23 April 2013
McSally has a background in “targeting procedures,” drones and “national security expertise.” She also served as Chief of Current Operations at the US Africa Command from July 2007-April 2010. In this position, she “led the planning and execution oversight for targeting operations in Africa.” She was a leader at an Air Operations Center in Saudi Arabia when the US “first used an MQ-1 Predator for intelligence, surveillance and reconnaissance (ISR) in Iraq and when it was first employed to conduct a strike with a Hellfire missile in Afghanistan after 9/11.”
She also apparently believes that those who use the word “drone” instead of the more sanitized “remotely piloted aircraft” are fueling an al Qaeda “information operation”—which is commonly known as a phrase for propaganda and Sen. Lindsey Graham requested she be added to the panel of witnesses so she could share this view.
McSally opened her remarks before the Senate subcommittee on the Constitution, civil rights and human rights with the following:
A section of her witness statement submitted for the record described what she called “asymmetric advantage and enemy information operations.” She cited retired Air Force Lieutenant General David Deptula, who she considers to be “a brilliant national security and military strategist.” He was also “the first general to oversee ISR in the USAF, including RPA/UAV/UAS development.” (One may substitute drones for either or all of those acronyms.)
McSally cited this section, which Deptula wrote in an article for AOL News:
Any of the members of the Senate at the subcommittee hearing could have asked if she saw the hearing as feeding into Al Qaeda’s agenda because it was discussing criticisms of drones and even giving a platform to a Yemeni named Farea al-Muslimi, who is from a village that had been struck by a US drone attack that took place days ago. One wonders what she might have said.
It certainly does not seem like McSally differentiates between “falsehoods” put out by al Qaeda and “falsehoods” put out by human rights organizations. She probably would suggest that the “falsehoods” human rights organizations rely upon in their work on drones often come from al Qaeda propaganda.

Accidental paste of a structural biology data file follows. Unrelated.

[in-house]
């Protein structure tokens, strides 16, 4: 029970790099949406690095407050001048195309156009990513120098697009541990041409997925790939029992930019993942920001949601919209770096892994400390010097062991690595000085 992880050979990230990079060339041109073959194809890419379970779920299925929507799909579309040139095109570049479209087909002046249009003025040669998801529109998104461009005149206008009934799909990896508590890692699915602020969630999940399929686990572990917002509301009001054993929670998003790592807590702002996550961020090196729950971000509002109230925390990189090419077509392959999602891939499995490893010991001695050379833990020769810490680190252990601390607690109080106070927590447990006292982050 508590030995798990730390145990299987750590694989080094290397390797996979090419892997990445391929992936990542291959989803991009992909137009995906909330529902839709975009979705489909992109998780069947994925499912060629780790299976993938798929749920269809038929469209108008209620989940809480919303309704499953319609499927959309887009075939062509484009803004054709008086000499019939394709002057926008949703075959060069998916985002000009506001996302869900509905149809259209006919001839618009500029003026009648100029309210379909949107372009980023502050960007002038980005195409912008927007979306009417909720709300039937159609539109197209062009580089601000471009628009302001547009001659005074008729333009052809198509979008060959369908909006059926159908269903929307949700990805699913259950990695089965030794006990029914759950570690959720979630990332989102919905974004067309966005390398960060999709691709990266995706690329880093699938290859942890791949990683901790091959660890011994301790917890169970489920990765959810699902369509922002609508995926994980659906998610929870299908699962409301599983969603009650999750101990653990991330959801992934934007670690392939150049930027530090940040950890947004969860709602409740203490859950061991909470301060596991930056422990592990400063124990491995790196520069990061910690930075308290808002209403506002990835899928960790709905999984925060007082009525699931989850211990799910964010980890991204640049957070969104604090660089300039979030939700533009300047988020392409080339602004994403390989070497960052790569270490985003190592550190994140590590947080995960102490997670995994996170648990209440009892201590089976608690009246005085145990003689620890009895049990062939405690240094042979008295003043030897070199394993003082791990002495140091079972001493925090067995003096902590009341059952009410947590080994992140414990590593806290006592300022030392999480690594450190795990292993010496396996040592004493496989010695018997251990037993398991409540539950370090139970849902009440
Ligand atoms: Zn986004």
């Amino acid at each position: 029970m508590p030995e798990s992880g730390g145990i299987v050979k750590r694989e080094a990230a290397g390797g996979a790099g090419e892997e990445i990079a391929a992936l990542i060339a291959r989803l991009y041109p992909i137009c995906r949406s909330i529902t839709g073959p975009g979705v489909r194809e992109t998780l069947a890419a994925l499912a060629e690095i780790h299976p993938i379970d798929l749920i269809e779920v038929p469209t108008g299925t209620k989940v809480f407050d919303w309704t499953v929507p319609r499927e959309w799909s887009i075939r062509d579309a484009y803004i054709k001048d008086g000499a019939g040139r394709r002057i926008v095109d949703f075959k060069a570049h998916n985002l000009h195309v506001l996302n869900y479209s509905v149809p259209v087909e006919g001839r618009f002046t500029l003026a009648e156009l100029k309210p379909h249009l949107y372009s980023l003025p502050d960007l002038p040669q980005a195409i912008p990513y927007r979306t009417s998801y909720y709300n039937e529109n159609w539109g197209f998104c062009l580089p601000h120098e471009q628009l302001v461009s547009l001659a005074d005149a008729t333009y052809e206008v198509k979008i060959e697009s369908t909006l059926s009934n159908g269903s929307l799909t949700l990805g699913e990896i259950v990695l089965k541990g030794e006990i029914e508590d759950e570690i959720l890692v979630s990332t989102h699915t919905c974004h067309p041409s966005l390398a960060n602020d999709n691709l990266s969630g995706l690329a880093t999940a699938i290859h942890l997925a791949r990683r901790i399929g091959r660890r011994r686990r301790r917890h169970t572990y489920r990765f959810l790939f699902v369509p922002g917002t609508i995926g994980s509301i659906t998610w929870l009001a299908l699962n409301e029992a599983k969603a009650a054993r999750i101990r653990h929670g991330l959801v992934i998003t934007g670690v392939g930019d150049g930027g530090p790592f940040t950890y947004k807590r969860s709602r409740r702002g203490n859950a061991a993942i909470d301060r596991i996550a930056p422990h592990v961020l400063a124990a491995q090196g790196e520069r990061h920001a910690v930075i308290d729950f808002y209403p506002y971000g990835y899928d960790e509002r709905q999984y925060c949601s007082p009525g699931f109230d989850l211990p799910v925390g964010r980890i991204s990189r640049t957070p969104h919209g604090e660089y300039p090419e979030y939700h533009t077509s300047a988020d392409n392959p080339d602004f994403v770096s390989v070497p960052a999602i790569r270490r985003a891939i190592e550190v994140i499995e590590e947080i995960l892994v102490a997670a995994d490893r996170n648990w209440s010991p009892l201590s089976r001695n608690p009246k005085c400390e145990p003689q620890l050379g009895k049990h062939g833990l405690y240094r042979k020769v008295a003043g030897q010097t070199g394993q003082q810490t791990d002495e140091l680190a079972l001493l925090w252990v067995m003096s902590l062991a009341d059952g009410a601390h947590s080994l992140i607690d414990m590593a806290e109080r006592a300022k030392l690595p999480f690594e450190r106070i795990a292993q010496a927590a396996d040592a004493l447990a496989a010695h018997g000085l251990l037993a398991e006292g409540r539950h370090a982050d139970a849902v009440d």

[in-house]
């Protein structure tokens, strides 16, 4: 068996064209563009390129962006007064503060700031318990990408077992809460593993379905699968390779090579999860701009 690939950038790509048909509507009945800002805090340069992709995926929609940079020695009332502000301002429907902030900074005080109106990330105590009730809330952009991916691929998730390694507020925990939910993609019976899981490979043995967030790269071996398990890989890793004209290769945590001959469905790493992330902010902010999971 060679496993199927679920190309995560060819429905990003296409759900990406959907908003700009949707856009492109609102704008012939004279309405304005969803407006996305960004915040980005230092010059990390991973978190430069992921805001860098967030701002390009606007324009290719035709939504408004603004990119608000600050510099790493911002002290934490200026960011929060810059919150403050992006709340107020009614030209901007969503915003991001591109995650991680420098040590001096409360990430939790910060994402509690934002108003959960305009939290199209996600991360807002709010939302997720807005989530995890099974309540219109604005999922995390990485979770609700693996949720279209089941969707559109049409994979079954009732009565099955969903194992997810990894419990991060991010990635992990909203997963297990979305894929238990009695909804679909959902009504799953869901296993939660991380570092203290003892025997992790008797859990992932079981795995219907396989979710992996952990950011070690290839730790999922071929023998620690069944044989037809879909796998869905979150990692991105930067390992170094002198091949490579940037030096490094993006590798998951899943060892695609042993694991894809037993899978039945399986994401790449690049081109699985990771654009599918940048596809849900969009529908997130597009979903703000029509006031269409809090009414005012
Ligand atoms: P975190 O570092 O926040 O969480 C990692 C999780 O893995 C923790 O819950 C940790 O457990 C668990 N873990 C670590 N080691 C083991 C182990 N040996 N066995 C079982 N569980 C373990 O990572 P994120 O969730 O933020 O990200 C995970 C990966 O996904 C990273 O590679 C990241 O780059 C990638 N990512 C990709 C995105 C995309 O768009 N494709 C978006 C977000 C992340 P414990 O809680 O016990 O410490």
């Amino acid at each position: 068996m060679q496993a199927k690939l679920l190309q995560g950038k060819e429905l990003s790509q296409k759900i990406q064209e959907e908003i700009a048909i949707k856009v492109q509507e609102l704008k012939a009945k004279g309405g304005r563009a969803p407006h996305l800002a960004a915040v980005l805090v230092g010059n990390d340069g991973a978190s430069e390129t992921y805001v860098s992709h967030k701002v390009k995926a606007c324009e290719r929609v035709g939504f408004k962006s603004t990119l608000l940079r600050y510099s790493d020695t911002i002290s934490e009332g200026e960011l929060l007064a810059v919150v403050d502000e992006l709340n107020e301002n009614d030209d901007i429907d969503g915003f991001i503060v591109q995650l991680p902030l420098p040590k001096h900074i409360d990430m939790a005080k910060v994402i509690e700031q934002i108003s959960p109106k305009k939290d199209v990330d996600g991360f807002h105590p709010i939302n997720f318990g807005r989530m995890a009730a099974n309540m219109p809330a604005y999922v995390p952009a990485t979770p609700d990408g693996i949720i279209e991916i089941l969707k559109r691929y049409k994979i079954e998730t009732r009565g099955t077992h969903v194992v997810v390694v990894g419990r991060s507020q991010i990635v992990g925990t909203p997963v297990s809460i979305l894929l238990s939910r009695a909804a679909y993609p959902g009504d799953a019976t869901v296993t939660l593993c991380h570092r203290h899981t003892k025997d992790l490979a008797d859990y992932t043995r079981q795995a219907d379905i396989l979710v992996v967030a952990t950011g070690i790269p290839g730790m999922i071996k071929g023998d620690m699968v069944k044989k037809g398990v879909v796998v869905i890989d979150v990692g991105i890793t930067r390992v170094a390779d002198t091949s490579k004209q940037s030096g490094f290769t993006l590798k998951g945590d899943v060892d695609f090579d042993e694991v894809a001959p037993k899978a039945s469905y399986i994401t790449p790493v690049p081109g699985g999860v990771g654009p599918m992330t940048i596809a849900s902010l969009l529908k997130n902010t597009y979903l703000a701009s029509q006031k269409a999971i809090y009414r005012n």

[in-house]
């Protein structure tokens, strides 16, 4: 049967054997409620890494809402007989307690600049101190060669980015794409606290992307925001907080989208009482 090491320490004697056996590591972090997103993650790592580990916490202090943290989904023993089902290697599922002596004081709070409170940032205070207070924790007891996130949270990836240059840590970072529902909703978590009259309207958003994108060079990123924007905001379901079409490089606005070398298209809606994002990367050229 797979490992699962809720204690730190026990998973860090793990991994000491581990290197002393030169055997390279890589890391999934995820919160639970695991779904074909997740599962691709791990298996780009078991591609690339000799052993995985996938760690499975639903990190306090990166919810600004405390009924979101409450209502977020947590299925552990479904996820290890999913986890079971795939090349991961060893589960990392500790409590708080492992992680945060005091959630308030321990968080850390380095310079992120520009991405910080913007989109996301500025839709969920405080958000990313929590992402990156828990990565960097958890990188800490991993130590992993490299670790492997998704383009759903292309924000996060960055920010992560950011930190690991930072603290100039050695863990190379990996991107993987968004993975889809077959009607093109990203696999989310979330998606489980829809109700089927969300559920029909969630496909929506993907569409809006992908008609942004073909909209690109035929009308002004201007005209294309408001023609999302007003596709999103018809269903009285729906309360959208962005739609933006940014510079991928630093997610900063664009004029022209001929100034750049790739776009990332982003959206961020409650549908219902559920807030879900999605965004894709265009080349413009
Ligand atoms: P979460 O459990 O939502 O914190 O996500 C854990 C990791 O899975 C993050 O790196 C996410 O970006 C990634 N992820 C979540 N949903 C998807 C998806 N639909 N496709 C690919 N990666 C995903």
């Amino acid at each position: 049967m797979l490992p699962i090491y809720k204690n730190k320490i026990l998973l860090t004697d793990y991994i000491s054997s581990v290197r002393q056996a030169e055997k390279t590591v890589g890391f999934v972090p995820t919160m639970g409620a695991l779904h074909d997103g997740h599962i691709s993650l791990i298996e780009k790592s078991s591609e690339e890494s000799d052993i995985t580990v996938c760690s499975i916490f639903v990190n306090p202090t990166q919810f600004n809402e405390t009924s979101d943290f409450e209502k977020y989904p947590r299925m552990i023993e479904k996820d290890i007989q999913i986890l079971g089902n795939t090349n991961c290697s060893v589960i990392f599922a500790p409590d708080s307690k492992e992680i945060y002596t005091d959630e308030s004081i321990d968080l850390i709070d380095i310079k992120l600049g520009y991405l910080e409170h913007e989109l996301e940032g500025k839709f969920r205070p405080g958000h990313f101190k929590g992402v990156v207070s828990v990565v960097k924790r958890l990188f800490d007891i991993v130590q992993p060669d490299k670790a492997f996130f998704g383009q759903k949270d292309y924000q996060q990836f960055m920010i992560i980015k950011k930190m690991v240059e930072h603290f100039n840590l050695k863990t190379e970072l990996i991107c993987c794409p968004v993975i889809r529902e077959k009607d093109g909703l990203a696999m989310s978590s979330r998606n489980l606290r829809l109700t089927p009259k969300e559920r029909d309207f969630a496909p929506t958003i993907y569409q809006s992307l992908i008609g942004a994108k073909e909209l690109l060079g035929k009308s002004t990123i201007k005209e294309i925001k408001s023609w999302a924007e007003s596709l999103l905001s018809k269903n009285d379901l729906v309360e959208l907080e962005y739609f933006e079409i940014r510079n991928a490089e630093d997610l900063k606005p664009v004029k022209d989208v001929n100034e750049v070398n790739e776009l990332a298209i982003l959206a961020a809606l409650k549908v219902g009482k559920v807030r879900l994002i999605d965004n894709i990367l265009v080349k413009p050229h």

Of course, it is hard not to hand Al Qaeda and its affiliates propaganda victories when strikes hit villages, destroy structures and blow the human bodies of people, whom the village did not know were targets of the US “war on terrorism,” to unrecognizable smithereens.
Al-Muslimi, in his submitted witness statement, asserted, “Every time an innocent civilian is killed or maimed by a U.S. drone strike or another targeted killing, it is felt by Yemenis across the country. These strikes often cause animosity towards the United States and create a backlash that undermines the national security goals of the United States.” But, it is not clear that McSally thinks there are enough civilian casualties to consider the backlash worth addressing and that is because, to her, Al Qaeda and its affiliates are manipulating people into believing that something malevolent is going on with the US “targeted killing” program.
McSally argues in defense of drones (like other defenders and advocates) that they are the most precise weapon ever. That may be true, but it does not change the fact that individuals being targeted and killed are individuals, who members of villages or cities can be people they never thought were doing anything wrong or criminal. They have no notice and cannot stay clear of those targeted and that inevitably means that there are people who die, whom the US simply writes off as “associates” of that target thus excusing their deaths.
In conclusion, to hear her or anyone like her in the military talk
about “targeted killings” with “remotely piloted aircrafts” is to be
subjected to a sterile explanation of the procedures followed daily. She
is very capable of giving a clinical description of the processes for
carrying out state-sanctioned assassinations. It is clear in her mind if
all is done methodically nothing could go wrong. And, the fact that she
fixates on that one word, “drone,” and chides those who use it by accusing
them of basically enabling al Qaeda—That is indicative of the
institutionally-learned callous indifference and even trained ignorance
toward the actual impacts of operations on populations where the US is
waging drone wars.